Sunday, March 1, 2020

Is There Gluten in Bourbon?

With concerns about gluten allergy (i.e., Celiac Disease), people often ask "is there gluten in bourbon." The short and correct answer is no, but with an explanation.

Gluten is a group of proteins found in many but not all cereal grains. Wheat and rye contain gluten, corn and rice do not.

Because there is no reliable way to test for the presence of gluten in consumer products, the U.S. Food and Drug Administration (FDA) says no product may legally be labeled 'gluten free' unless none of its ingredients contain gluten. The U.S. Treasury Department's Alcohol Tax and Trade Bureau (TTB), which controls alcoholic beverage labeling, echos the FDA's direction.

Since a whiskey made from 100 percent corn can be labeled as bourbon if the other requirements are met, a bourbon made from 100 percent corn may be labeled gluten free. Most vodka is made from 100 percent corn and can also be labeled gluten free. Most bourbons, however, contain rye or wheat and those grains contain gluten. Therefore, those whiskeys may not be labeled 'gluten free.'

But are they, in fact, gluten free? Is there gluten in any straight spirits? Almost certainly the answer is no. Proteins such as gluten shouldn't be able to survive the heat of the distillation process. The slight hedging is because (1) I'm not a chemist and (2) the aforementioned inability to reliably test for gluten in the final product.

So if 'highly unlikely' is good enough for you, then you shouldn't worry about gluten in bourbon.


Richard Turner said...

A few things here, Col. Cowdery
Another grain commonly used in the mashbills of Bourbon also bears gluten: Barley. ...And, there actually are tests available (not necessarily readily or inexpensively, though) to determine if gluten is present in consumer products. (Most of these tests however, are less reliable when alcohol is present, and even less so as alcohol content rises in proportion; and most do not give accurate ppm results, which can be important to gluten-intolerant people when deciding whether or not to partake.) Lastly, Bourbon by the nature of it's column distillation is quite likely gluten-free (as you mention) if it is 'unadulterated'; and since no caramel coloring (which can sometimes contain gluten) or other additives are permitted, Straight Bourbon may be considered safe for all but the very most gluten-sensitive people... and maybe even them. This is of course not medical advice and should be used as a suggestion only, when deciding about consuming Bourbon.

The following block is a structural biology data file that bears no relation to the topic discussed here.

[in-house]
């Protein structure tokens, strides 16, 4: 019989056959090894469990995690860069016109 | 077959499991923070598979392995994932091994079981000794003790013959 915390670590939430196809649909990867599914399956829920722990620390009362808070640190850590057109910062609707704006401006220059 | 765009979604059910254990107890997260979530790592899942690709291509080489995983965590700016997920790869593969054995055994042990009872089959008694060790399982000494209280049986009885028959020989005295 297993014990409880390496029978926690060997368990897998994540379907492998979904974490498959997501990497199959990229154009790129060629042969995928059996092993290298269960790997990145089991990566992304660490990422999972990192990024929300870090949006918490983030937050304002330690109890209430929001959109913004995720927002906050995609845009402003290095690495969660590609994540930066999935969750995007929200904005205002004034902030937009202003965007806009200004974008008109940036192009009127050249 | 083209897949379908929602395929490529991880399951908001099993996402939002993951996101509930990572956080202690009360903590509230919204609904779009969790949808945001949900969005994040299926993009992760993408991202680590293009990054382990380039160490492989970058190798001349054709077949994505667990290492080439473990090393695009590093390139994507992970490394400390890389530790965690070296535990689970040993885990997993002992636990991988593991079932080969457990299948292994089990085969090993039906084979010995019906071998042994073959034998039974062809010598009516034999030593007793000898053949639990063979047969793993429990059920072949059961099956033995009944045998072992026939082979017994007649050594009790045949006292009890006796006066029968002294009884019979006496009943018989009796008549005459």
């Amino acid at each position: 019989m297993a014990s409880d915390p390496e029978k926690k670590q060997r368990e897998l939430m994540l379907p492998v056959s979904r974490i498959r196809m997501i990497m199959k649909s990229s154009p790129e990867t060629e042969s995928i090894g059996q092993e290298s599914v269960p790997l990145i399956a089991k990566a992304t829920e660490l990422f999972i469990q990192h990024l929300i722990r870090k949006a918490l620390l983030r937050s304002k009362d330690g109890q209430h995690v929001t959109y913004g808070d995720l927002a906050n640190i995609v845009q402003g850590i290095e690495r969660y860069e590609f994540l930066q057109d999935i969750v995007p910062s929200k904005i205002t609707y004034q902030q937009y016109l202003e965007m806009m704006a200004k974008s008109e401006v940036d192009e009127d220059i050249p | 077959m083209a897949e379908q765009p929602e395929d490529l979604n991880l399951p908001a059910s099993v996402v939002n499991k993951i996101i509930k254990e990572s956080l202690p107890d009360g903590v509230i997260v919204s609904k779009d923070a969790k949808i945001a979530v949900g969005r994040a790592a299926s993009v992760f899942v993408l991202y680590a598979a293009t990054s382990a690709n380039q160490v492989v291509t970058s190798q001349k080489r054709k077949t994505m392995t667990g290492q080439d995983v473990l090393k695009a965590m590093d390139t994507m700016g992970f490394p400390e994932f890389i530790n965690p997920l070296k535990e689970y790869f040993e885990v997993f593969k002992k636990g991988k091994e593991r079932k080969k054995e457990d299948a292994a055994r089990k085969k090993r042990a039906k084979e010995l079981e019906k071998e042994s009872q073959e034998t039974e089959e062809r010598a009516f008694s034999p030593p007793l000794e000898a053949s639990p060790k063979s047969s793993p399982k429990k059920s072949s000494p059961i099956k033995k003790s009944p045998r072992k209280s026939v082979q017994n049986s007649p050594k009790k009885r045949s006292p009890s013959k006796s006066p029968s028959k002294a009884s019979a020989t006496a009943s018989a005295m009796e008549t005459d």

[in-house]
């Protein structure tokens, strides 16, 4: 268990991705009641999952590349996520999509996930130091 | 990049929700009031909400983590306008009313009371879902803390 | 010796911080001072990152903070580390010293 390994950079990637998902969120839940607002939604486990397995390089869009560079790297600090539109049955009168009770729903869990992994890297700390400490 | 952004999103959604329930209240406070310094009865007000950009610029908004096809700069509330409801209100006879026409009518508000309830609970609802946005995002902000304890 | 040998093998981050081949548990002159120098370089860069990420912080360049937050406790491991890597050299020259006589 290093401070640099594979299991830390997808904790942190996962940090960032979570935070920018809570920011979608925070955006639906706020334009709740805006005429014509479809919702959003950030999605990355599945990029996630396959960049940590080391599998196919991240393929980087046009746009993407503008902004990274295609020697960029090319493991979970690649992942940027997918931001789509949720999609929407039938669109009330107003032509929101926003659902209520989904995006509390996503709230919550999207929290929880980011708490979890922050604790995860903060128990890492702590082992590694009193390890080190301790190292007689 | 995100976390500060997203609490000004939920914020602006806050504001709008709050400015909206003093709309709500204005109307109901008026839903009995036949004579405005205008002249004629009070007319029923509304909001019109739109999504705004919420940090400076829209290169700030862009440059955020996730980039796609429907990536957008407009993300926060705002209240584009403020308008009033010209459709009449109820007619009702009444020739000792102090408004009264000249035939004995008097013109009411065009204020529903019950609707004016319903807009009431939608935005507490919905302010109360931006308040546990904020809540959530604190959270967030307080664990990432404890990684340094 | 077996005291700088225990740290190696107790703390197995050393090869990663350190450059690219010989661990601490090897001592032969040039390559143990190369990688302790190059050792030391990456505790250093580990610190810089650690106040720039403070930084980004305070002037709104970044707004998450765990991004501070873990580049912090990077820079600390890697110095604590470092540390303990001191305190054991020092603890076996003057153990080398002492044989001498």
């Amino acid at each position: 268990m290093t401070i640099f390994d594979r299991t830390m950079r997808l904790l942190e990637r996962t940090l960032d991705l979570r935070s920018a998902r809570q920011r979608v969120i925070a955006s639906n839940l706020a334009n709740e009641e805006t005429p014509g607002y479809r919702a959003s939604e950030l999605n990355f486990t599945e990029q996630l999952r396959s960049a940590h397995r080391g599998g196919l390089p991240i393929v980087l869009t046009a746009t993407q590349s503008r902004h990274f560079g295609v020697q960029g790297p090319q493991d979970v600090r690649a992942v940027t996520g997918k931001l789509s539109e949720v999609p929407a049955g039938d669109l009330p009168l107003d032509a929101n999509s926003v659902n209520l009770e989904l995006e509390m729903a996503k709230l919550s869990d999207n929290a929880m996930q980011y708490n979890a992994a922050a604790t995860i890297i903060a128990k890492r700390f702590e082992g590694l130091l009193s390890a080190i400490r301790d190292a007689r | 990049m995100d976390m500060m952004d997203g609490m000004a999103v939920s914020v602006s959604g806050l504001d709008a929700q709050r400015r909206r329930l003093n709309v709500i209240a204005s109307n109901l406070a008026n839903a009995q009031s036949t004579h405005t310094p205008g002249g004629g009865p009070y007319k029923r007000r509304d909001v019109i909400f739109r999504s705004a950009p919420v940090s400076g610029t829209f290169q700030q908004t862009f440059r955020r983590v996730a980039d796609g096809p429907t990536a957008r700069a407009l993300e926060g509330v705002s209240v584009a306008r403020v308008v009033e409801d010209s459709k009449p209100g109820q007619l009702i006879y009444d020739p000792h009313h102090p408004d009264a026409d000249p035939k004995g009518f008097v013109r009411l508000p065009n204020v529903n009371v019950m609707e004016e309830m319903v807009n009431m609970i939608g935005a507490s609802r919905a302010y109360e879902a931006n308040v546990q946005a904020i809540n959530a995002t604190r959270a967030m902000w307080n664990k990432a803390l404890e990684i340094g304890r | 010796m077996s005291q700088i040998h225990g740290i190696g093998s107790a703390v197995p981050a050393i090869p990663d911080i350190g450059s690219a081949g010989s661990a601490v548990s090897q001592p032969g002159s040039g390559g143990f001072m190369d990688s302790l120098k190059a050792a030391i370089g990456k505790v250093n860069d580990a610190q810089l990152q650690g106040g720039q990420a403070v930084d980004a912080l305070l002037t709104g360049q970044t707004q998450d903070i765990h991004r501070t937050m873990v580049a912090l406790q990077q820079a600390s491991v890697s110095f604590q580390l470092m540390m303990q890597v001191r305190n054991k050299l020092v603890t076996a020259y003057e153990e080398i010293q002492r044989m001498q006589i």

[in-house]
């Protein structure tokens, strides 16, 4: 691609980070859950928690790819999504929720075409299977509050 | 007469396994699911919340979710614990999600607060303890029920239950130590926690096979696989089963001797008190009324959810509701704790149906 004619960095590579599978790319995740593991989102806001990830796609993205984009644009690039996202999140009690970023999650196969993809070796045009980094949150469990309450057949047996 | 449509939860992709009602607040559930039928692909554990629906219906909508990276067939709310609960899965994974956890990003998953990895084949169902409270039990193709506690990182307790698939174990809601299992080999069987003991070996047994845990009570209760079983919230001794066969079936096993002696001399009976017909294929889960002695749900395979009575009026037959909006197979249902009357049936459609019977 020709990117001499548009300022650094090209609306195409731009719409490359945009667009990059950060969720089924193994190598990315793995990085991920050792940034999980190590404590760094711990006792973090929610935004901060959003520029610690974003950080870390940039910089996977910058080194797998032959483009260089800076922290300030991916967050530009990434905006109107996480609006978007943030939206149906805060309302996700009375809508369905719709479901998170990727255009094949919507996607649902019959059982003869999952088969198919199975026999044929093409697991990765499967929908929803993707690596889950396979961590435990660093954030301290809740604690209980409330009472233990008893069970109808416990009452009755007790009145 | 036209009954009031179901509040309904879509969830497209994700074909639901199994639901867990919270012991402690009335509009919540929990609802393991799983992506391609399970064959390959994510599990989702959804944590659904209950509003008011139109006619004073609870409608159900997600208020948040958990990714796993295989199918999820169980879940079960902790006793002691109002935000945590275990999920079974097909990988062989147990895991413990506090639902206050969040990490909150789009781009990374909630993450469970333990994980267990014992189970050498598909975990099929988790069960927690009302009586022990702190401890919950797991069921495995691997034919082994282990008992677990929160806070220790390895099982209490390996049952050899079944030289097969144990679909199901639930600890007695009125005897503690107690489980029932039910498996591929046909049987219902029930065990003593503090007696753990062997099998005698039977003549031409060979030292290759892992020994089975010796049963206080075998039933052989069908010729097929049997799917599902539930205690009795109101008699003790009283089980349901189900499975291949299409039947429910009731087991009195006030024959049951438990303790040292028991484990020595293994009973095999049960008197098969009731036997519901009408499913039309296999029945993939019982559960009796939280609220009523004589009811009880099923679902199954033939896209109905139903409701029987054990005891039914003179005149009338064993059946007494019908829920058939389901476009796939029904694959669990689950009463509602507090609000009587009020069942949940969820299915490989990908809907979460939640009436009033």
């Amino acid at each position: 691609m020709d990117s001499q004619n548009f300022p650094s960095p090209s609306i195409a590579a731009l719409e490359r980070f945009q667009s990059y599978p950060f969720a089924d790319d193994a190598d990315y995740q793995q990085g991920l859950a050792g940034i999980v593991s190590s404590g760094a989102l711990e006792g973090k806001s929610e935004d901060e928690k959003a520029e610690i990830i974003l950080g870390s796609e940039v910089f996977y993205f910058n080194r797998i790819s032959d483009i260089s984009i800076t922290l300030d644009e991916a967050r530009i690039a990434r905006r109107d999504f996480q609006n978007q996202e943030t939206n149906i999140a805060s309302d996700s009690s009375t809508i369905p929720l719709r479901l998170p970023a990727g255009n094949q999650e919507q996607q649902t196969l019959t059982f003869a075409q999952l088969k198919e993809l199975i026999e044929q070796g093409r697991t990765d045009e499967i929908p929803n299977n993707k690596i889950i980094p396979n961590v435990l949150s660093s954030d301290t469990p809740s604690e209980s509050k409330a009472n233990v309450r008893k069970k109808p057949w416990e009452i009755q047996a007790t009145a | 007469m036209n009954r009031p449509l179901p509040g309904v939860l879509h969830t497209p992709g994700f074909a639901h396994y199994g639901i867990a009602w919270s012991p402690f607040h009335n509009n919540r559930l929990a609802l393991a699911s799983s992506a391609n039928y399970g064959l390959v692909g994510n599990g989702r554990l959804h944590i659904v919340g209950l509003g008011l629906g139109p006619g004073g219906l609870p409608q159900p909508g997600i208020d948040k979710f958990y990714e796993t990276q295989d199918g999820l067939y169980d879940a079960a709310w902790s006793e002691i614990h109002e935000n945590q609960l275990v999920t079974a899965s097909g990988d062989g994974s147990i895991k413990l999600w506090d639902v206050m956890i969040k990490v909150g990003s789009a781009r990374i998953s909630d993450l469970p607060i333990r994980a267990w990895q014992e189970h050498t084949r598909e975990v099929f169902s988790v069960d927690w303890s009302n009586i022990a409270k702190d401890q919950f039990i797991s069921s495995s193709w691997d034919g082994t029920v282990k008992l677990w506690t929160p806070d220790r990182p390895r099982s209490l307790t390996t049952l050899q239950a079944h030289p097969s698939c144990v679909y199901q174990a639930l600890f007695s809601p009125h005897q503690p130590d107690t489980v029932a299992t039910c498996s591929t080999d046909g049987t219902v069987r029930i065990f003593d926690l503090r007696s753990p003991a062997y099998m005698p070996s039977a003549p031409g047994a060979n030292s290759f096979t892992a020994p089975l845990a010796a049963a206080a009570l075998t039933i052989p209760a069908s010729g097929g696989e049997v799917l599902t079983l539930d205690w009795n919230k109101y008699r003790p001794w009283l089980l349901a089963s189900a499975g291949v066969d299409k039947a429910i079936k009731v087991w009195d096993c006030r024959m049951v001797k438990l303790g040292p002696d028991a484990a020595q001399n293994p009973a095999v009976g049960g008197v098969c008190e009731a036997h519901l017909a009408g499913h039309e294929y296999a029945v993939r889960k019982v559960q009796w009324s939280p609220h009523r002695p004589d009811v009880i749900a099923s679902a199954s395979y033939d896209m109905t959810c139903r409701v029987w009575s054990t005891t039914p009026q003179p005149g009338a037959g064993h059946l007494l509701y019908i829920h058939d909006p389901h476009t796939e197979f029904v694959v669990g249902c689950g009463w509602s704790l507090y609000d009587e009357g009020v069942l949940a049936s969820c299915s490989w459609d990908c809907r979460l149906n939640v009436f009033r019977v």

CocktailVirgin said...

An allergic reaction to gluten that has been heated can still occur; proteins will denature (unfold) in those temperature ranges but that does not negate an immune response. However, gluten and other proteins do no pass over the still during distillation which is why spirits are assumed to be gluten free.

Mark Fogleman said...

Chuck, great article! I just researched this a couple of weeks ago and from what I read another reason many spirits can't claim "Gluten Free" on the label is the same reason food products cannot claim "Peanut Free" unless they are made in a peanut-free facility. Most distilleries produce other spirits in the same facility using gluten-containing ingredients (wheat, barley, etc.). Unless a facility is dedicated to gluten-free spirits production and there is zero chance of transfer hoses, pumps or other equipment being used that could be a source of "contamination" the claim Gluten Free cannot be made. The first product that comes to mind that makes the Gluten Free claim on the label is Tito's. Since it is the only product produced in their facility, assuming the base ingredients are gluten free (corn, potatoes, rice, fruit, whatever) they can confidently and legally claim Gluten Free on their label.

Unknown said...

"Alcoholic beverages, including hard liquor/distilled liquors/hard ciders are also gluten-free. Beers, ales, lagers, malt beverages and malt vinegars that are made from gluten-containing grains are not distilled and therefore are not gluten-free. There are several brands of gluten-free beers available in the United States and abroad."